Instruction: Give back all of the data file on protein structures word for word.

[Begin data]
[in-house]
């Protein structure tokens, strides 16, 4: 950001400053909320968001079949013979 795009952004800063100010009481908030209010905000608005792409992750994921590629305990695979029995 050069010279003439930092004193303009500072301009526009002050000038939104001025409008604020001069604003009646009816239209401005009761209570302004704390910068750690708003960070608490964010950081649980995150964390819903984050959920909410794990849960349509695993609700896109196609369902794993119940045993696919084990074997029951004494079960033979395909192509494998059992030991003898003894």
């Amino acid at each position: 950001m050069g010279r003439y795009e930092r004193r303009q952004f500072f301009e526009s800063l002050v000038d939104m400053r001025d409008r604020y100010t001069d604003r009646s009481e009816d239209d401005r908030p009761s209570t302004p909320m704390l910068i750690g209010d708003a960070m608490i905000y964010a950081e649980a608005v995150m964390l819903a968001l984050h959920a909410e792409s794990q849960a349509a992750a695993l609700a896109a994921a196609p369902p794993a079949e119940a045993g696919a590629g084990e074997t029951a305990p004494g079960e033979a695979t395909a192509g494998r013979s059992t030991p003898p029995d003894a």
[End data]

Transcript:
[in-house]
């Protein structure tokens, strides 16, 4: 950001400053909320968001079949013979 795009952004800063100010009481908030209010905000608005792409992750994921590629305990695979029995 050069010279003439930092004193303009500072301009526009002050000038939104001025409008604020001069604003009646009816239209401005009761209570302004704390910068750690708003960070608490964010950081649980995150964390819903984050959920909410794990849960349509695993609700896109196609369902794993119940045993696919084990074997029951004494079960033979395909192509494998059992030991003898003894």
């Amino acid at each position: 950001m050069g010279r003439y795009e930092r004193r303009q952004f500072f301009e526009s800063l002050v000038d939104m400053r001025d409008r604020y100010t001069d604003r009646s009481e009816d239209d401005r908030p009761s209570t302004p909320m704390l910068i750690g209010d708003a960070m608490i905000y964010a950081e649980a608005v995150m964390l819903a968001l984050h959920a909410e792409s794990q849960a349509a992750a695993l609700a896109a994921a196609p369902p794993a079949e119940a045993g696919a590629g084990e074997t029951a305990p004494g079960e033979a695979t395909a192509g494998r013979s059992t030991p003898p029995d003894a």